Optimizing the website for the purpose of generating leads may seem simple. But not as simple as throwing in “click here” buttons on the website and then sit and watch as leads flow in.
Marketers and website designers must look at the generation of leads from a more strategic perspective. In this post, we share 5 Ways to Optimize the Lead Generation on Your Website.
To understand at all how the website can be optimized, you need to know what the process of generating leads looks like. What components play with when a temporary visitor becomes a lead. This is how it looks:
Usually, the process starts when a visitor clicks on a so-called CTA or call-to-action somewhere on one of the pages of the website or blog posts. The CTA directs the visitor to a landing page which also contains a form for the purpose of gathering information about the visitor. When the visitor fills out the form and clicks “Send”, the visitor ends up on a thank you page. The thank-you page gives the visitor access to the offer.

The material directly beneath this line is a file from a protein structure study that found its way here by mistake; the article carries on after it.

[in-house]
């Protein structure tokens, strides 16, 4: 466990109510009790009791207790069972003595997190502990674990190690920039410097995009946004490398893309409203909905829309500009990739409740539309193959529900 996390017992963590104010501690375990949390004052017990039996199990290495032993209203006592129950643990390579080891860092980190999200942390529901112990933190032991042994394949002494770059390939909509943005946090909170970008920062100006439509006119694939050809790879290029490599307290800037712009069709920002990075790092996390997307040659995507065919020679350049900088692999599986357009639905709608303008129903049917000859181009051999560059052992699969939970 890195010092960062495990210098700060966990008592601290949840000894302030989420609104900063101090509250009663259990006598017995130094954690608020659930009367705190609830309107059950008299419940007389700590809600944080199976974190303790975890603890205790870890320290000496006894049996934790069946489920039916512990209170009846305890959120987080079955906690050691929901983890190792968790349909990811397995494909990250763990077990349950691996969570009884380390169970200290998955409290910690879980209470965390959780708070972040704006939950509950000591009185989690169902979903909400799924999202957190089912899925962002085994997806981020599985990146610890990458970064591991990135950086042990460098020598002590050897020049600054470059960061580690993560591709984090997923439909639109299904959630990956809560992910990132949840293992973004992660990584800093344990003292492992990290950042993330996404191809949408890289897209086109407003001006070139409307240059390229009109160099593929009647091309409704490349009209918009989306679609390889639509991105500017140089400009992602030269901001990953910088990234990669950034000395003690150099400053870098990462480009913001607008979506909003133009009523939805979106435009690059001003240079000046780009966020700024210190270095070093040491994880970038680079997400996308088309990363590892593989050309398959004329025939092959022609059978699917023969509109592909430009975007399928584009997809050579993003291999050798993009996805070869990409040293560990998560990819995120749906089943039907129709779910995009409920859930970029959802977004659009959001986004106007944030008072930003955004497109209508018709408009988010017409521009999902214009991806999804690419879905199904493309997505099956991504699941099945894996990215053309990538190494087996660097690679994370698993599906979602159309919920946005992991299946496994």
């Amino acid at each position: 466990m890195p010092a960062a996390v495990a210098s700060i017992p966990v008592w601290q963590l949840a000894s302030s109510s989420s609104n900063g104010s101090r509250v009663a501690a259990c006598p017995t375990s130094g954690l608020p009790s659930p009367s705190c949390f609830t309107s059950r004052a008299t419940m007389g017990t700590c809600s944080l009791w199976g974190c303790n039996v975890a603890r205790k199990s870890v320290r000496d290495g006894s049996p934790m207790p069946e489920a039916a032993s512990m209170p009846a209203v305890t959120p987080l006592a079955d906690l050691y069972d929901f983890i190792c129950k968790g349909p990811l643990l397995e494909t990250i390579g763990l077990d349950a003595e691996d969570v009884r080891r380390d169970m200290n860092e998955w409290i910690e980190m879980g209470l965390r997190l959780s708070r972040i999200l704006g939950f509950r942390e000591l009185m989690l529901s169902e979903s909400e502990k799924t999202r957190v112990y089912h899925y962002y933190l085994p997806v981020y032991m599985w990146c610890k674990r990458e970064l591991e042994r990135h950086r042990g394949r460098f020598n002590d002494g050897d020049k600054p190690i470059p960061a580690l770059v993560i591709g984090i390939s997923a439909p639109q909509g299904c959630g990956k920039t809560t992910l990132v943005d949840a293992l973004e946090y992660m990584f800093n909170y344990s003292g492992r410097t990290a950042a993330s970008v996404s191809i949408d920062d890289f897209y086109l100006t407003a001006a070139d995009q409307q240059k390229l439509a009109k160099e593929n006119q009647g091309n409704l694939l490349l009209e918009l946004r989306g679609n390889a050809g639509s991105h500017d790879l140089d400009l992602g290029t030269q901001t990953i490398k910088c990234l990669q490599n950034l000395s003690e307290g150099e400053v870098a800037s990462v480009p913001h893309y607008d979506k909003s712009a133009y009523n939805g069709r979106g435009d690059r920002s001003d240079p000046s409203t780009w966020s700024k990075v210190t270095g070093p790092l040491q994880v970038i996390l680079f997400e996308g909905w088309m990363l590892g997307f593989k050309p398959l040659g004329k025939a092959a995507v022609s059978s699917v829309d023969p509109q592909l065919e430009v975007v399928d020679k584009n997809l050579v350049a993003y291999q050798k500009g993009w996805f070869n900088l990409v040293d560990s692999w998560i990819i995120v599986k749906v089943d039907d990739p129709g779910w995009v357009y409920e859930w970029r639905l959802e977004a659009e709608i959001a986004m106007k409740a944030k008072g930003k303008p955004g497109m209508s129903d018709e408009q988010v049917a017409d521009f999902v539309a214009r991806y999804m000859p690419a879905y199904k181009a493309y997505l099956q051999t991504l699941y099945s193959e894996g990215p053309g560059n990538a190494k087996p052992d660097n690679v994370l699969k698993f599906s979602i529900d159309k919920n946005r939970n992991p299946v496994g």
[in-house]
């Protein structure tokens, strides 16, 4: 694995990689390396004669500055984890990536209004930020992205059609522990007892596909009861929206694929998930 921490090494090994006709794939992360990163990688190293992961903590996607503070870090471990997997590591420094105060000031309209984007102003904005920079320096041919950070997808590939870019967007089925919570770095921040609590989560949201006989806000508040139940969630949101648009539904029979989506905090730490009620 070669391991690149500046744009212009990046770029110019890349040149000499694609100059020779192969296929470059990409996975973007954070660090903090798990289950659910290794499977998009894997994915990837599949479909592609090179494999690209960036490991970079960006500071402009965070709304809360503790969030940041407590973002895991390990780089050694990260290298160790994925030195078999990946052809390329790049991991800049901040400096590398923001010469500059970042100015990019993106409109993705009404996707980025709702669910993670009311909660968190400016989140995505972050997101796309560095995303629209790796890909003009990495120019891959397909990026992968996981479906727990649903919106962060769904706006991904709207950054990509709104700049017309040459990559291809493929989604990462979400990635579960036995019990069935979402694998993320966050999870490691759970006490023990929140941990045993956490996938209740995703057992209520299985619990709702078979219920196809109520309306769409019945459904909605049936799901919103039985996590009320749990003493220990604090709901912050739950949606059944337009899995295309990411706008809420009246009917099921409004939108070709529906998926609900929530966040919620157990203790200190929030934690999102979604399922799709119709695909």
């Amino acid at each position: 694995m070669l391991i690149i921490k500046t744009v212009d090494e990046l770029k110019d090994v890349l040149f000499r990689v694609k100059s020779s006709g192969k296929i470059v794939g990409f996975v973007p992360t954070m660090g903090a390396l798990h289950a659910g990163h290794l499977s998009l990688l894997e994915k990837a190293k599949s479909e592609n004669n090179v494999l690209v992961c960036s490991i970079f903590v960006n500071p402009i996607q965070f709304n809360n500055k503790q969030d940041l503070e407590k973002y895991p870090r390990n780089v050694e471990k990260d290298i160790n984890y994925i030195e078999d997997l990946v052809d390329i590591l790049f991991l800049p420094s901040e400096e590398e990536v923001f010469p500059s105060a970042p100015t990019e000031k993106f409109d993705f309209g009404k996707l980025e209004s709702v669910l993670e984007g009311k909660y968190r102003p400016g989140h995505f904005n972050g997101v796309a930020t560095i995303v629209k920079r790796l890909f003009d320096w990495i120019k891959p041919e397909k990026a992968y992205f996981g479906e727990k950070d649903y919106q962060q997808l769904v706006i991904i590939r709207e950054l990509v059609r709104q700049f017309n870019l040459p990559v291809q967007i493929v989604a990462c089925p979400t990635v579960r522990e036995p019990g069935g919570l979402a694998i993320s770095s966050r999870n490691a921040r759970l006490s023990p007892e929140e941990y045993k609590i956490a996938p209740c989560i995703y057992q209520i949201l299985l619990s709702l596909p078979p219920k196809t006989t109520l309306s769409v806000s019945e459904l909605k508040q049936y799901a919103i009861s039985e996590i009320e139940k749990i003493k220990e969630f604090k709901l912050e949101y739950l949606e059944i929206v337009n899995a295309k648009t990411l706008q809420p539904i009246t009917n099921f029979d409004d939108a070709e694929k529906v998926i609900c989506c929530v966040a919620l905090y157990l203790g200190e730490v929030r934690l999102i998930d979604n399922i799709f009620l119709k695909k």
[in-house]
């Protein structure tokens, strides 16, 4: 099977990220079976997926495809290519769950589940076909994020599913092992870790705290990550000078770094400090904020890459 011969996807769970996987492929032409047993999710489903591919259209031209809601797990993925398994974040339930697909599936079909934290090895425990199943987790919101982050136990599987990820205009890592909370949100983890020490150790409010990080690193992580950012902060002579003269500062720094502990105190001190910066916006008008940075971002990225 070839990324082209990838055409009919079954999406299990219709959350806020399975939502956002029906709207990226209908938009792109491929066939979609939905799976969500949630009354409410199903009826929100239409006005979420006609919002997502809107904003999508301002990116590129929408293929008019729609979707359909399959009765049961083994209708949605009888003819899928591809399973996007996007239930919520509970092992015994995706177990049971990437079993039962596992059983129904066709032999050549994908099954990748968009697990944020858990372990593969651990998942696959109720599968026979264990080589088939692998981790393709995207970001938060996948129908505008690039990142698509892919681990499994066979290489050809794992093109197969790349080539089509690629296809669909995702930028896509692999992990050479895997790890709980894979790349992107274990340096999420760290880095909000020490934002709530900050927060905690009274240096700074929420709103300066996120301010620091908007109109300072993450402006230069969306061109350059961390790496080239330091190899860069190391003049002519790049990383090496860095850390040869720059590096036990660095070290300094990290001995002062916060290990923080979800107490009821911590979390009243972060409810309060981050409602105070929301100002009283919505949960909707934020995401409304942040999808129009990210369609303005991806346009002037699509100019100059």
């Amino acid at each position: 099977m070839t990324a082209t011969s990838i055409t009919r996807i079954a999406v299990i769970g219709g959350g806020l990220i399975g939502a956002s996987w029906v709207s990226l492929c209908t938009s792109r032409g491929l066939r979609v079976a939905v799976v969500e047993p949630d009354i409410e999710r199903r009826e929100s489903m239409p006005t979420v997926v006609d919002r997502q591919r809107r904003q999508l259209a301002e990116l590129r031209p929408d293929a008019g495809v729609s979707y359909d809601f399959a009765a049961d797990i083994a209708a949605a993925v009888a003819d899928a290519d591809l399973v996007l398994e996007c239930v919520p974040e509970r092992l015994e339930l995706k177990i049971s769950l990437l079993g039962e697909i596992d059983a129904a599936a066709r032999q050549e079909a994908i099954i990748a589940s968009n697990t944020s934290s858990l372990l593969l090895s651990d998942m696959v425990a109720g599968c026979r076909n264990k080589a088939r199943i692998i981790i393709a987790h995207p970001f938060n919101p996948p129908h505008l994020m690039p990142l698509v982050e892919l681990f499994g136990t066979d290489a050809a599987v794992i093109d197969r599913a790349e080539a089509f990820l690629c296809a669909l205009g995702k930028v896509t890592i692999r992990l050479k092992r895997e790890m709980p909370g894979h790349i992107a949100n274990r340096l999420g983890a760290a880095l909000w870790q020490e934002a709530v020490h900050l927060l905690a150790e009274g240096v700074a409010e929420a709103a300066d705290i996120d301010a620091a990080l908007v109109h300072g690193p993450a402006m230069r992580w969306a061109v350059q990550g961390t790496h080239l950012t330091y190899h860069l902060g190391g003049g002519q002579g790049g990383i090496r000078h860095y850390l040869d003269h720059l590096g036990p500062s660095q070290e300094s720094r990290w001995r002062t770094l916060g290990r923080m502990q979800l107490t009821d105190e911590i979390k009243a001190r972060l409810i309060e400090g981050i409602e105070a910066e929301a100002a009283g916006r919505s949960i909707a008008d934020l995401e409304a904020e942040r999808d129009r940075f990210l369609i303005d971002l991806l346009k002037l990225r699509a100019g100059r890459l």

1) FIND OUT HOW THE WEBSITE SUCCESS TODAY TO GENERATE LEADS
This is easier said than done. Companies and organizations often have poor control here. The reason is that they did not think this way. Most commonly, incoming mail from your website is counted as leads. Other CTAs that are on the website usually call for purchases and perform very poorly. Of course, depends on the industry’s sales cycle, but still.
Larger organizations with their own web analytics expertise have come much further.
However, it is important to know the status of the generation of leads before you start changing. Otherwise, you do not know which areas to focus on or how to succeed.